It's been two weeks since the California Legislature adjourned, bringing the second half of the 2015-2016 Legislative Session to a close. A number of employment-related bills are awaiting Governor Jerry Brown's signature as the September 30th deadline to either veto or sign the bills quickly approaches. Several PAGA related bills are not in the batch under consideration by Governor Brown.
California rolled out a unique approach to enforcing the State's Labor Code when it enacted the Private Attorney General Act of 2004 (PAGA) codified in Cal. Lab. Code § 2698, et seq. PAGA allows a private citizen to pursue civil penalties on behalf of the State of California Labor and Workforce Development Agency (LWDA) provided the formal notice and waiting procedures of the law are followed.
More specifically, PAGA claims allow current and former employees to file lawsuits to recover civil penalties that would otherwise only be recoverable by the government. It is used for wage-and-hour and safety violations, and the lawsuits are filed on behalf of the named employee and other “aggrieved” current and former employees.
While similar to a “class-action lawsuit”, a PAGA claim is considered a “representative lawsuit,” and it can be pursued without meeting all the requirements of class certification. That means it is easier for the employee's attorney to pursue, but still has the consequences of aggregating multiple employees.
The concept behind the law is that the state's labor agency does not have the resources to handle the penalty claims. The statute authorizes private attorneys to step into the state's shoes to pursue those cases and entitles them to recover reasonable attorney's fees if the employee prevails.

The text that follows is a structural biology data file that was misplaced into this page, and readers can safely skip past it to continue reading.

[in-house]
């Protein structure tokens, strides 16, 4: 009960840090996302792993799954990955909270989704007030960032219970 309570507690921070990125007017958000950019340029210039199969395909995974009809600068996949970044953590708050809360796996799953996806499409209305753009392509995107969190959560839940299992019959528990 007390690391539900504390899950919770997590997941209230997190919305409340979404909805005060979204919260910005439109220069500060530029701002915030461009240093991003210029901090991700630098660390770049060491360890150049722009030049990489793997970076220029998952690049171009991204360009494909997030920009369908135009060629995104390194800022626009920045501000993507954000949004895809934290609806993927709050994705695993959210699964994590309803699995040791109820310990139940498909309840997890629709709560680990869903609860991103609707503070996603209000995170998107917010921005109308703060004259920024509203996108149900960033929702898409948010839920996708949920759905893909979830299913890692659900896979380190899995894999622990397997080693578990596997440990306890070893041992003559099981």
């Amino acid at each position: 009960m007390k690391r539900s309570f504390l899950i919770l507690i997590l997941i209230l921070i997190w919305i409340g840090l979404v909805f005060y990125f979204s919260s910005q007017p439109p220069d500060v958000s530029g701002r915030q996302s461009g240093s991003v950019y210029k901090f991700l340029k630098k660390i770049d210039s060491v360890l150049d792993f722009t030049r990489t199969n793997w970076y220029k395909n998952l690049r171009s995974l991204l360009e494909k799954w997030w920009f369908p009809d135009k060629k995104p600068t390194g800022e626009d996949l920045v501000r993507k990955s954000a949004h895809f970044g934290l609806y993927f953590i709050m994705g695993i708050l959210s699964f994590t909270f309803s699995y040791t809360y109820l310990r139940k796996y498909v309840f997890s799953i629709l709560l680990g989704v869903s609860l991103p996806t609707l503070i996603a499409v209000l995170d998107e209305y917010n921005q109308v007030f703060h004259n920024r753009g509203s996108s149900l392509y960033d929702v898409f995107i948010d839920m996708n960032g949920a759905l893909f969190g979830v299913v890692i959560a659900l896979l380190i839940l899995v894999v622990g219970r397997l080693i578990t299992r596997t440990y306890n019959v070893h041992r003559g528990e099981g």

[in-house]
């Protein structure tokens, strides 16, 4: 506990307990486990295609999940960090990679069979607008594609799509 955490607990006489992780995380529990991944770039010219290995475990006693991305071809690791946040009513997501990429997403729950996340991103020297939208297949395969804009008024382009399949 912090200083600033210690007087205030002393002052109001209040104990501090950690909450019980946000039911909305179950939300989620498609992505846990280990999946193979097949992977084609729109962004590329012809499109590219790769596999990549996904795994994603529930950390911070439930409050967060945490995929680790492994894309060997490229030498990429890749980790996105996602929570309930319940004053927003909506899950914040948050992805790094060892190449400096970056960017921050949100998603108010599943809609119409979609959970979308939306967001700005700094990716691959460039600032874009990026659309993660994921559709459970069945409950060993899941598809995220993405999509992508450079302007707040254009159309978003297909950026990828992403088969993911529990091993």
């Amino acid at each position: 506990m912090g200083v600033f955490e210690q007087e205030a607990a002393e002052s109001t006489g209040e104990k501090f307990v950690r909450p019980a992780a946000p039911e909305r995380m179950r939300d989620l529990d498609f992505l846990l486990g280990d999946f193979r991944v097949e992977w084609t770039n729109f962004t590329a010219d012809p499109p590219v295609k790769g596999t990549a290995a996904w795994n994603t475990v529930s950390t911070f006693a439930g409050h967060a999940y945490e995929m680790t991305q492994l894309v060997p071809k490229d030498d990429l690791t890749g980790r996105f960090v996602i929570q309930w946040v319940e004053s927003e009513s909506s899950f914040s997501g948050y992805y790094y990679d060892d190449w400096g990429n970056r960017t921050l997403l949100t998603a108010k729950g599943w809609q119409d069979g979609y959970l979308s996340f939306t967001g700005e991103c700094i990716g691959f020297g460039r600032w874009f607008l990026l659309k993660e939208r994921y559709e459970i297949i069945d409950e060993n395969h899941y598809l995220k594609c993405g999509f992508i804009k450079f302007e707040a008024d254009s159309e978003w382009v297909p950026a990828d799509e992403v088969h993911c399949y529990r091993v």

PAGA Bills That Didn't Make the Cut This Session
- AB 1317 – This bill expanded on last year's bill, AB 1506, which was signed by the Governor, that gave employers a limited right to cure certain wage-statement violations before an aggrieved employee could sue under PAGA. This bill would have provided an employer a right to cure any violation of the Labor Code before an employee could sue and would have provided an appropriation to the Labor and Workforce Development Agency to establish new positions to review and investigate PAGA cases.
- AB 2461 – would have limited violations an aggrieved employee was authorized to bring and required specific procedures before bringing an action.
- AB 2462 – would have provided employers with a right to cure before an employee brought a civil action.
- AB 2463 – would have established a penalty cap of $1,000 for each aggrieved employee.
- AB 2464 – would have authorized a court to dismiss an action if the court found the aggrieved employee suffered no appreciable physical or economic harm.
- AB 2465 – would have required the Labor and Workforce Development Agency to investigate alleged violations and determine if there was a reasonable basis for a civil action.
While the proposals above didn't make it out of legislative committees, changes in PAGA law are inevitable. As seen by the introduction of these bills, there remains numerous benefits as a result of PAGA's original passing and our firm continues to prosecute these claims as the best way to create change in corporate America. To further discuss PAGA claims, or a potential claim on your behalf, feel free to contact leading California employment lawyers at Kingsley & Kingsley. Call toll-free at (888) 500-8469 or contact us via email.